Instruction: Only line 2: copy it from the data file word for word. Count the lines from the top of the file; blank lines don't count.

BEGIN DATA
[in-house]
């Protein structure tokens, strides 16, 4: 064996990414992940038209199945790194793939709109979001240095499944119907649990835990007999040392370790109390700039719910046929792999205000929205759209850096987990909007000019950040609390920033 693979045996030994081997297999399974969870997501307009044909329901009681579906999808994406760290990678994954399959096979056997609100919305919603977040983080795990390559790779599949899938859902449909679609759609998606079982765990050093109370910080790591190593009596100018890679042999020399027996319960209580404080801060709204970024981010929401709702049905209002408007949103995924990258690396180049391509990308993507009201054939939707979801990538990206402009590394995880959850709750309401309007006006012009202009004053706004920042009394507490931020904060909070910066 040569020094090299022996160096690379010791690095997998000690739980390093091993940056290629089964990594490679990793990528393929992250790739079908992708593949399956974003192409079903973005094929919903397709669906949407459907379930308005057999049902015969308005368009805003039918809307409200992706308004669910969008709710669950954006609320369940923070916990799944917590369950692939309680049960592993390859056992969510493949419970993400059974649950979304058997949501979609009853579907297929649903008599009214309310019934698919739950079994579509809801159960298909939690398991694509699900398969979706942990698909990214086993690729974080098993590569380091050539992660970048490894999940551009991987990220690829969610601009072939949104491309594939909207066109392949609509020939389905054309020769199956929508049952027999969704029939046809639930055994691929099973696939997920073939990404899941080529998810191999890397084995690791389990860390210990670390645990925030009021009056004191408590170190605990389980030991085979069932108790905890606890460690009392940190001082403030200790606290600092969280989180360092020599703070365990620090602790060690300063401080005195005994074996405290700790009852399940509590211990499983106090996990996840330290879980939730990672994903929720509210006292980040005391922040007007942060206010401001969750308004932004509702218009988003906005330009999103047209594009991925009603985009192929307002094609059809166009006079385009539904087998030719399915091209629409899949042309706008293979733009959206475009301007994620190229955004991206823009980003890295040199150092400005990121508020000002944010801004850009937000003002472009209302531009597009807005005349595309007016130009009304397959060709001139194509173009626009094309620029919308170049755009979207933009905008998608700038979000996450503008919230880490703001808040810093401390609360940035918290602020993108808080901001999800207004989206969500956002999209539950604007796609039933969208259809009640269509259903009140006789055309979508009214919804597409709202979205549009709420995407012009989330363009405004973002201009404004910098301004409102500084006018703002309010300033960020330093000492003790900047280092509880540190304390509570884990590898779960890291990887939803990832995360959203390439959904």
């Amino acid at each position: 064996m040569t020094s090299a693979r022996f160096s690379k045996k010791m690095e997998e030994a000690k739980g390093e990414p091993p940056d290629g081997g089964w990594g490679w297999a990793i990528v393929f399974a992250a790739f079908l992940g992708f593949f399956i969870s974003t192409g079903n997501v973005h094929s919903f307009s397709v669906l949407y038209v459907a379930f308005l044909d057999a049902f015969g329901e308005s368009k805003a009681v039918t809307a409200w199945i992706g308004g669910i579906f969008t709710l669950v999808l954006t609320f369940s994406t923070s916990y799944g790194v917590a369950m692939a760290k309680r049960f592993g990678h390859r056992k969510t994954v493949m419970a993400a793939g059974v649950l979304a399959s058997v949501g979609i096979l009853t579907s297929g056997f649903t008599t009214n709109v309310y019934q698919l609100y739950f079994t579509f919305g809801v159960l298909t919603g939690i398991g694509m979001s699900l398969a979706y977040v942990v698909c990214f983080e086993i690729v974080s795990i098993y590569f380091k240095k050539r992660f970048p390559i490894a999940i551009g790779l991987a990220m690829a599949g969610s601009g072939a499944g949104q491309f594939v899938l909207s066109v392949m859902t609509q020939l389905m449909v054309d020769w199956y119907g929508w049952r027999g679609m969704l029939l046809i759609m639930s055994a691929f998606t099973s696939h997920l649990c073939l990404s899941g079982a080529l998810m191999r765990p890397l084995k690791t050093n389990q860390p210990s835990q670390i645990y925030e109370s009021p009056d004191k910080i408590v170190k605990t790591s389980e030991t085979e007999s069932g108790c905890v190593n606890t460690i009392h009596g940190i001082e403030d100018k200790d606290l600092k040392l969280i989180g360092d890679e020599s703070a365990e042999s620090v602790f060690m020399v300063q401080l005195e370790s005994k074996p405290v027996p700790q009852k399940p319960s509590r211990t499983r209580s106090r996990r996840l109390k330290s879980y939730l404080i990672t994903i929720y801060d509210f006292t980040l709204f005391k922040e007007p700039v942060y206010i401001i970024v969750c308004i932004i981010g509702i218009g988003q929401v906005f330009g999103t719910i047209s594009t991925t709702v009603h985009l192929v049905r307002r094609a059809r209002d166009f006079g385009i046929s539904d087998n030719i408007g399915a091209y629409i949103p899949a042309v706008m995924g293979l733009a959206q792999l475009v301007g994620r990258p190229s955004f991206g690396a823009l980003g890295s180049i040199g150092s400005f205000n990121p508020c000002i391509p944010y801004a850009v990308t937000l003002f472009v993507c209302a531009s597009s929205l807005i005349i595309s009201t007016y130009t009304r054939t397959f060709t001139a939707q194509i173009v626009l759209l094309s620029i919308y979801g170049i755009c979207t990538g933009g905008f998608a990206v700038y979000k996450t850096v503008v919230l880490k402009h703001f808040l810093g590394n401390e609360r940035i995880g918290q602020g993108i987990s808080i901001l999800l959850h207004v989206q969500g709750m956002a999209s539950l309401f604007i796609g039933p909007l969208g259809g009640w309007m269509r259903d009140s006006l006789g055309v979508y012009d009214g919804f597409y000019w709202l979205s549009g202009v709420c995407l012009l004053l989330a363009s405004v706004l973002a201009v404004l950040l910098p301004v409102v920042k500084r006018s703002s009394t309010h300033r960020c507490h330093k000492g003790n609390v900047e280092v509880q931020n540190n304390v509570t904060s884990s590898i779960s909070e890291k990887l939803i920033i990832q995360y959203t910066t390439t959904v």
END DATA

């Protein structure tokens, strides 16, 4: 064996990414992940038209199945790194793939709109979001240095499944119907649990835990007999040392370790109390700039719910046929792999205000929205759209850096987990909007000019950040609390920033 693979045996030994081997297999399974969870997501307009044909329901009681579906999808994406760290990678994954399959096979056997609100919305919603977040983080795990390559790779599949899938859902449909679609759609998606079982765990050093109370910080790591190593009596100018890679042999020399027996319960209580404080801060709204970024981010929401709702049905209002408007949103995924990258690396180049391509990308993507009201054939939707979801990538990206402009590394995880959850709750309401309007006006012009202009004053706004920042009394507490931020904060909070910066 040569020094090299022996160096690379010791690095997998000690739980390093091993940056290629089964990594490679990793990528393929992250790739079908992708593949399956974003192409079903973005094929919903397709669906949407459907379930308005057999049902015969308005368009805003039918809307409200992706308004669910969008709710669950954006609320369940923070916990799944917590369950692939309680049960592993390859056992969510493949419970993400059974649950979304058997949501979609009853579907297929649903008599009214309310019934698919739950079994579509809801159960298909939690398991694509699900398969979706942990698909990214086993690729974080098993590569380091050539992660970048490894999940551009991987990220690829969610601009072939949104491309594939909207066109392949609509020939389905054309020769199956929508049952027999969704029939046809639930055994691929099973696939997920073939990404899941080529998810191999890397084995690791389990860390210990670390645990925030009021009056004191408590170190605990389980030991085979069932108790905890606890460690009392940190001082403030200790606290600092969280989180360092020599703070365990620090602790060690300063401080005195005994074996405290700790009852399940509590211990499983106090996990996840330290879980939730990672994903929720509210006292980040005391922040007007942060206010401001969750308004932004509702218009988003906005330009999103047209594009991925009603985009192929307002094609059809166009006079385009539904087998030719399915091209629409899949042309706008293979733009959206475009301007994620190229955004991206823009980003890295040199150092400005990121508020000002944010801004850009937000003002472009209302531009597009807005005349595309007016130009009304397959060709001139194509173009626009094309620029919308170049755009979207933009905008998608700038979000996450503008919230880490703001808040810093401390609360940035918290602020993108808080901001999800207004989206969500956002999209539950604007796609039933969208259809009640269509259903009140006789055309979508009214919804597409709202979205549009709420995407012009989330363009405004973002201009404004910098301004409102500084006018703002309010300033960020330093000492003790900047280092509880540190304390509570884990590898779960890291990887939803990832995360959203390439959904």